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Topic: AAC question ? (Read 4276 times) previous topic - next topic
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AAC question ?

hi, i see a large number of 5.1 dvd/bd rips these days use this codec , im not real familiar with it so im guessing its origin was built in to quicktime , i do hear some good things about this codec but why would you encode using aac when there is no available hardware to decode it  , maybe its so you can watch/hear your movies on/thru your computer in someway ??  am i correct here or is there another explanation.
This is my first post here and i hope im within the rulebook but have used this forum many times  so keep up the good work.       


edit / sorry should be in general forum

AAC question ?

Reply #1
Welcome to Hydrogenaudio.

AAC is not something new. It is false also that there isn't any hardware support. There are good chances that your mobile phone (if built during the last 3-4 years) has AAC support.

AAC is the codec used for MP4. It is the codec that iTunes Music Store uses since the beginning. Of course, all iPod's play AAC.

I would also like to clarify that AAC origins don't come from Quicktime. In fact AAC is just a more mature MP3. (mostly the same principles, but more tools and better tuned).

Now, onto video:

Standard DVD discs used the standard called MPEG-2, which used MPEG-2 video, and AC-3 audio (sometimes MP2 audio, the predecesor to MP3).

Then, if you've heard of DivX, that was originaly MPEG-4 video codec with MP3 audio (Sometimes AC-3 instead). (Nowadays it i H264 with AAC)*

Blu-ray discs use MPEG-4 video. Usually with AAC audio, although it can come with LPCM too.

(I am not a video expert, so if there's any error in the above sentences, feel free to correct me).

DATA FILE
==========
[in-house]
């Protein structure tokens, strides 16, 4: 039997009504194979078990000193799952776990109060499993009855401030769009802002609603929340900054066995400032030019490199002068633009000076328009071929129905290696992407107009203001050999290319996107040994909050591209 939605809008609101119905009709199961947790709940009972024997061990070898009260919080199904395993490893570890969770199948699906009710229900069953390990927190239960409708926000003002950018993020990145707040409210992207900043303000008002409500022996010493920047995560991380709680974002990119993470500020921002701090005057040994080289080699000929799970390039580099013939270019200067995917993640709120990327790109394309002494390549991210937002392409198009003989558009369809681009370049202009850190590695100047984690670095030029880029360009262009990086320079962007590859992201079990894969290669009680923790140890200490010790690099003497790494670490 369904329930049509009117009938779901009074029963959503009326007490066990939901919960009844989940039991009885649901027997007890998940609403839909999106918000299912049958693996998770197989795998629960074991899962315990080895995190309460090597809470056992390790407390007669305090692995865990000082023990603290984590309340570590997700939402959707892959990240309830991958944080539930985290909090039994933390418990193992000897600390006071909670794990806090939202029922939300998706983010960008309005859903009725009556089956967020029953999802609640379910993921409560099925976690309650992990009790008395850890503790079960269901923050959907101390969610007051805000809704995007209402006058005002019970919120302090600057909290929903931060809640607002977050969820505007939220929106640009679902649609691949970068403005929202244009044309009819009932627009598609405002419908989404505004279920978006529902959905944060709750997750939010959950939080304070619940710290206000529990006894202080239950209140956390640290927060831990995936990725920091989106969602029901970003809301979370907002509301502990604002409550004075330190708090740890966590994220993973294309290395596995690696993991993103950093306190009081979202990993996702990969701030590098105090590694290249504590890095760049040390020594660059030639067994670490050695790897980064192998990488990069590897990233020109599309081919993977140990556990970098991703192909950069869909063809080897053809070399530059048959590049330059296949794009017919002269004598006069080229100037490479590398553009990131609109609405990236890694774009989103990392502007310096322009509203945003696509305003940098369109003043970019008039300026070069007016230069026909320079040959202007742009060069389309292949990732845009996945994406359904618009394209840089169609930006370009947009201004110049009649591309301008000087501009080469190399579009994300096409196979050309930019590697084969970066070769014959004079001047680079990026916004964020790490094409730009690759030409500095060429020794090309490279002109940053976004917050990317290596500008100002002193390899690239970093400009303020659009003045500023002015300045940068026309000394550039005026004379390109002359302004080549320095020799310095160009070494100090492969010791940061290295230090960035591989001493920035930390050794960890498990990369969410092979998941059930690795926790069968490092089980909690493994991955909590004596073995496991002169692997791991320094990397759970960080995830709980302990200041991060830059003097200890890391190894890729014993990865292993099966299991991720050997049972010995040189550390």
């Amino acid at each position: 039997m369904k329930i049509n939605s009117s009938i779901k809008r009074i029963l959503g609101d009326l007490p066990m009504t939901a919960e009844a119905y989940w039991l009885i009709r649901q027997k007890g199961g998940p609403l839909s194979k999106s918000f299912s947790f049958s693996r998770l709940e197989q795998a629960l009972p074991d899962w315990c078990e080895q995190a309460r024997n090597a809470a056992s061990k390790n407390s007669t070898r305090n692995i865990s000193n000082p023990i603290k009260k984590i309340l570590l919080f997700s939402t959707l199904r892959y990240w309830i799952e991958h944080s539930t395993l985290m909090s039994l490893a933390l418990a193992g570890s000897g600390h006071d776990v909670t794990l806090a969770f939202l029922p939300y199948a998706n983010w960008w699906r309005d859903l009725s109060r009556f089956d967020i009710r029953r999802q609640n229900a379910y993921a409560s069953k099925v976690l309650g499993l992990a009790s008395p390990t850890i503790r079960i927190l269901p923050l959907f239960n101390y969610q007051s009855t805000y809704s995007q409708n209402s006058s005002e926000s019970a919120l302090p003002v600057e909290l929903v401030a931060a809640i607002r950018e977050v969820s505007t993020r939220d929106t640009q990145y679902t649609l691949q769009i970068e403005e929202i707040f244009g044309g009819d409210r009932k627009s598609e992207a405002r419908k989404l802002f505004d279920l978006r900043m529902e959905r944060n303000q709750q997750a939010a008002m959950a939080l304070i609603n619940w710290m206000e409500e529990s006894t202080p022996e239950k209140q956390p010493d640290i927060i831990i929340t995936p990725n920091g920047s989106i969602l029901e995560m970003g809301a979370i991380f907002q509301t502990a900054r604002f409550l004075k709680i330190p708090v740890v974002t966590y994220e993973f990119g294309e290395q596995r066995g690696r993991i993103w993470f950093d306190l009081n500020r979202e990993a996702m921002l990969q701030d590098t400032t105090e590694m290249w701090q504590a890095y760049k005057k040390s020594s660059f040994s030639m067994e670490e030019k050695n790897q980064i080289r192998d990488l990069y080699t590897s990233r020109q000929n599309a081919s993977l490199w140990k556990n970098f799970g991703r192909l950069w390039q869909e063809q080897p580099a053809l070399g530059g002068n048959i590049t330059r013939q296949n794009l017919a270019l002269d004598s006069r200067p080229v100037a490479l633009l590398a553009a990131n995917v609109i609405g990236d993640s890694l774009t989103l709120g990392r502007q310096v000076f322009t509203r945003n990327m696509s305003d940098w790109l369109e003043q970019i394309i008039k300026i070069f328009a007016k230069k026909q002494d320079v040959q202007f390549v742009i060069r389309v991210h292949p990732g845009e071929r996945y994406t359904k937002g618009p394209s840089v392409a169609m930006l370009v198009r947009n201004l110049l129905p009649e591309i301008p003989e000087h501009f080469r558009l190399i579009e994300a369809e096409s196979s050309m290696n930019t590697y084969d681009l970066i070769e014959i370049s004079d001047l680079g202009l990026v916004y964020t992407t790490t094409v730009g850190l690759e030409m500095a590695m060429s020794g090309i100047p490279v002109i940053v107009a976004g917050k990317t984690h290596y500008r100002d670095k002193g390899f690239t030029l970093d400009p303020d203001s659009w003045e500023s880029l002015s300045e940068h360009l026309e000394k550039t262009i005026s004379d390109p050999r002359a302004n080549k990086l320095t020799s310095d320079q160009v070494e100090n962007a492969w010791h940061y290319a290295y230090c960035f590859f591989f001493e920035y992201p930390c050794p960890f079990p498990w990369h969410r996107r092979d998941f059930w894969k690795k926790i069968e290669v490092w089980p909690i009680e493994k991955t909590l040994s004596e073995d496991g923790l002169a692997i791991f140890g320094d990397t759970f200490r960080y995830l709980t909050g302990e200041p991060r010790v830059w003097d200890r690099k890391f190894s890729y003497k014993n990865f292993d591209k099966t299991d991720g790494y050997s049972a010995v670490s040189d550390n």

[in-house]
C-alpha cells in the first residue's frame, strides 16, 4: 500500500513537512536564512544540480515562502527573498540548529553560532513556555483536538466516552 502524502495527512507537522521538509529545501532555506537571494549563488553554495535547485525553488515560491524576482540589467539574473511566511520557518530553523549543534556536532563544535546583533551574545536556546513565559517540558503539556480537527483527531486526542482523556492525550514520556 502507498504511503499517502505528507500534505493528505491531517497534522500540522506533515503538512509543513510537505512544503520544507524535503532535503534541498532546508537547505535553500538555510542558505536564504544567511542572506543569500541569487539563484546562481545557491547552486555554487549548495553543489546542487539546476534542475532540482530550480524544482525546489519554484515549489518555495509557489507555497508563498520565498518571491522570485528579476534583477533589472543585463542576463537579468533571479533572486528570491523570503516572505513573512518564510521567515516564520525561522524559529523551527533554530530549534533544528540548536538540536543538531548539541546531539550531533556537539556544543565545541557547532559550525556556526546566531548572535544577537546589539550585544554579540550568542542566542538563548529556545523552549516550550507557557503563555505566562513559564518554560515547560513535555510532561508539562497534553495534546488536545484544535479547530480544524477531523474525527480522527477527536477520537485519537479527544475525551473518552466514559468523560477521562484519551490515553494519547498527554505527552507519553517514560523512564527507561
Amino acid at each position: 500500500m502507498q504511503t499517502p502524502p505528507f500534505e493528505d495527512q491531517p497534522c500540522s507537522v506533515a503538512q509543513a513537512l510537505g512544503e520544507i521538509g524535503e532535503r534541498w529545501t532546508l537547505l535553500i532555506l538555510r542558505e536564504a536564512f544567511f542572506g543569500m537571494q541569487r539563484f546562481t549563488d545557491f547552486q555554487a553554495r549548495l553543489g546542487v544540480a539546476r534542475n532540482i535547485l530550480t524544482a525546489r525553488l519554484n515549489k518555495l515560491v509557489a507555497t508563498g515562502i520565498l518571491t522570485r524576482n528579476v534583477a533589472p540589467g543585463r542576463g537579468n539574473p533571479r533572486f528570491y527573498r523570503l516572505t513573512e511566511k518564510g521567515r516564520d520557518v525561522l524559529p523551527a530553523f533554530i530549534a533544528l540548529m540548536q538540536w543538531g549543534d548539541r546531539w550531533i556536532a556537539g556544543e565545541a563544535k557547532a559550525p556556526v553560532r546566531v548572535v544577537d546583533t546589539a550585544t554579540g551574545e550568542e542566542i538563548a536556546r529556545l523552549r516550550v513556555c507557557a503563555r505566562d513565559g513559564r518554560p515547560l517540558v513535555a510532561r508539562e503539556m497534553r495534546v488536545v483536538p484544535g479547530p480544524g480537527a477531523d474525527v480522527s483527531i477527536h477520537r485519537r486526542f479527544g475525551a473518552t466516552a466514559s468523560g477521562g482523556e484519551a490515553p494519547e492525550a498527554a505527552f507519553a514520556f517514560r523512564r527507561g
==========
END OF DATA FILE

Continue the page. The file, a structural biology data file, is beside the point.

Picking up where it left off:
*Ok, in its origins origins, it was a tweaked Microsoft video with a tweaked wma audio.

AAC question ?

Reply #2
The main reason you encounter AAC audio in BD/DVD rips so often is that it's the standard audio codec for MP4 containers, mostly used along with the powerful H.264 video codec. It is often used in Matroska containers (*.mkv) as well due to its efficiency.
However, it's not used on Blu-ray Discs, which mainly use AC3, DTS or LPCM. There are some other Dolby and DTS standards involved, but no AAC.
Nothing is impossible if you don't need to do it yourself.

AAC question ?

Reply #3
thanks so much for the welcome guys, now, your absolutety correct i can force my cell to playback aac mp4s  as for ipod i never bought in to the concept which may explain my total ignorance ....... point is you cant play your pristine HD 5.1 BD mkvs/mp4 aac's back "properly" on your home theatre much less your phone unless you fix the mapping problems re. DTS and DolbyDigital  for starters , i guess stereo would be ok but i havent watched a stereo movie in probably twenty years .


AAC question ?

Reply #4
Quote: [JAZ]
"Blu-ray discs use MPEG-4 video. Usually with AAC audio"

As Silversight said, usually Blu-ray comes with 5.1 lossless english & other usually langage 5.1 AC3 & sometimes 5.1 DTS (music) or 2.0 AC3 (comments). (I have seen E-AC3 once too)

I would love Blu-ray to use AAC natively as AC3 is one of the worst codec around, but AFAIK AAC is not even in the Blu-ray spec.

IMHO it is not worth it to transcode AC3 to AAC because the source is usually 5.1 640Kbps which means that it is (/5x2= 2.0 256Kbps) quality wise equivalent to 2.0 256Kbps.

AAC being really efficient (transparent) near 192Kbps VBR for 2.0, if you transcode AC3 5.1 to AAC 5.1, you will gain almost no size if you want to keep both 5.1 & transparency (In the 2.0 CD world it would be roughthly equivalent to a bad MP3 encoder at 256Kbps to an AAC encoder 192Kbps, which no one would do in the audio world)

... so transcoding AC3 to AAC is only for people who want to drastically reduce the audio bitrate with sure lost (like MP3 256Kbps to 128Kbps AAC or worst in the 2.0 CD world) but many people doesn't have the experience to understand it (or they just don't care about audio quality)

Actually the only clever AC3 to AAC encoding is IMHO when you convert 5.1 to 2.0.

But if the source is lossless, then AAC is a way better codec than AC3 at the same bitrate, so if you can't offer to keep lossless, but that your source is lossless, AAC is one of the best lossy codec around be it for 2.0 CD audio or 5.1 BR video.

For this use only Vorbis can rivalize but as nowadays most people use mp4 AVC (x264) they tend to naturally use mp4 AAC, even if they use the mkv container over mp4 for subtittles support.